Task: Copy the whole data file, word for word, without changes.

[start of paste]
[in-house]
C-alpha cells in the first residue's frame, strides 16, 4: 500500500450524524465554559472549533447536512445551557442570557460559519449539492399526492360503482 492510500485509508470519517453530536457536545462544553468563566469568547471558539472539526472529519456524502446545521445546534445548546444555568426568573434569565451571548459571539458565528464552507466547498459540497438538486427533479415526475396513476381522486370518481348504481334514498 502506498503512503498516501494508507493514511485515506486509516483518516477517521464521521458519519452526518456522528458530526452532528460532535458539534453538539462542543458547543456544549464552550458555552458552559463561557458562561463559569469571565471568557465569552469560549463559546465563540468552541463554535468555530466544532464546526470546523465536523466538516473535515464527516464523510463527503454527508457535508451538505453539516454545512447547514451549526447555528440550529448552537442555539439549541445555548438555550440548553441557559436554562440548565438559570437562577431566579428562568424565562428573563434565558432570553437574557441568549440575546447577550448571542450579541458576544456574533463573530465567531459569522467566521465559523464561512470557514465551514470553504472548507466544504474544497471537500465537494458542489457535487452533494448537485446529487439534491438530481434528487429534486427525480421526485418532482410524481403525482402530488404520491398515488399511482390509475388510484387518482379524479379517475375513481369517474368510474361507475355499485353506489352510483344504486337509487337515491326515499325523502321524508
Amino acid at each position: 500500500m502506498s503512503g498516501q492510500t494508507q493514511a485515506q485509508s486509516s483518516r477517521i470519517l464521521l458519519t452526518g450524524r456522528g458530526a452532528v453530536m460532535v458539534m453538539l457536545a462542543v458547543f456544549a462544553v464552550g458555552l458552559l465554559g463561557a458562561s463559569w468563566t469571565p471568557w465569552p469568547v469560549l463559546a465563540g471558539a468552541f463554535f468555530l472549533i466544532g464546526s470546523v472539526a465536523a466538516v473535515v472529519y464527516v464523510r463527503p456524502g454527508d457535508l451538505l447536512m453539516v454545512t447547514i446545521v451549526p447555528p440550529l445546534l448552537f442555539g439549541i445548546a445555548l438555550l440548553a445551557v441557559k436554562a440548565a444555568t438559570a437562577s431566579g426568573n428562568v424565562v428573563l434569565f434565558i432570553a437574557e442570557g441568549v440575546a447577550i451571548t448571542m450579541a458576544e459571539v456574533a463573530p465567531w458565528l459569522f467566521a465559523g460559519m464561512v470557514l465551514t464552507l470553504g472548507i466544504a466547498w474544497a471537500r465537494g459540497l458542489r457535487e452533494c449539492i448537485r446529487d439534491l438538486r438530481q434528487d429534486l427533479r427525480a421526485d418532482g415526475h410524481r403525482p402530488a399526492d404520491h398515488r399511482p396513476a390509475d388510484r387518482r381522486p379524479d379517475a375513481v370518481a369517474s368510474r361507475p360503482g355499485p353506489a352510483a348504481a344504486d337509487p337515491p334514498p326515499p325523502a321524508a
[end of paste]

[in-house]
C-alpha cells in the first residue's frame, strides 16, 4: 500500500450524524465554559472549533447536512445551557442570557460559519449539492399526492360503482 492510500485509508470519517453530536457536545462544553468563566469568547471558539472539526472529519456524502446545521445546534445548546444555568426568573434569565451571548459571539458565528464552507466547498459540497438538486427533479415526475396513476381522486370518481348504481334514498 502506498503512503498516501494508507493514511485515506486509516483518516477517521464521521458519519452526518456522528458530526452532528460532535458539534453538539462542543458547543456544549464552550458555552458552559463561557458562561463559569469571565471568557465569552469560549463559546465563540468552541463554535468555530466544532464546526470546523465536523466538516473535515464527516464523510463527503454527508457535508451538505453539516454545512447547514451549526447555528440550529448552537442555539439549541445555548438555550440548553441557559436554562440548565438559570437562577431566579428562568424565562428573563434565558432570553437574557441568549440575546447577550448571542450579541458576544456574533463573530465567531459569522467566521465559523464561512470557514465551514470553504472548507466544504474544497471537500465537494458542489457535487452533494448537485446529487439534491438530481434528487429534486427525480421526485418532482410524481403525482402530488404520491398515488399511482390509475388510484387518482379524479379517475375513481369517474368510474361507475355499485353506489352510483344504486337509487337515491326515499325523502321524508
Amino acid at each position: 500500500m502506498s503512503g498516501q492510500t494508507q493514511a485515506q485509508s486509516s483518516r477517521i470519517l464521521l458519519t452526518g450524524r456522528g458530526a452532528v453530536m460532535v458539534m453538539l457536545a462542543v458547543f456544549a462544553v464552550g458555552l458552559l465554559g463561557a458562561s463559569w468563566t469571565p471568557w465569552p469568547v469560549l463559546a465563540g471558539a468552541f463554535f468555530l472549533i466544532g464546526s470546523v472539526a465536523a466538516v473535515v472529519y464527516v464523510r463527503p456524502g454527508d457535508l451538505l447536512m453539516v454545512t447547514i446545521v451549526p447555528p440550529l445546534l448552537f442555539g439549541i445548546a445555548l438555550l440548553a445551557v441557559k436554562a440548565a444555568t438559570a437562577s431566579g426568573n428562568v424565562v428573563l434569565f434565558i432570553a437574557e442570557g441568549v440575546a447577550i451571548t448571542m450579541a458576544e459571539v456574533a463573530p465567531w458565528l459569522f467566521a465559523g460559519m464561512v470557514l465551514t464552507l470553504g472548507i466544504a466547498w474544497a471537500r465537494g459540497l458542489r457535487e452533494c449539492i448537485r446529487d439534491l438538486r438530481q434528487d429534486l427533479r427525480a421526485d418532482g415526475h410524481r403525482p402530488a399526492d404520491h398515488r399511482p396513476a390509475d388510484r387518482r381522486p379524479d379517475a375513481v370518481a369517474s368510474r361507475p360503482g355499485p353506489a352510483a348504481a344504486d337509487p337515491p334514498p326515499p325523502a321524508a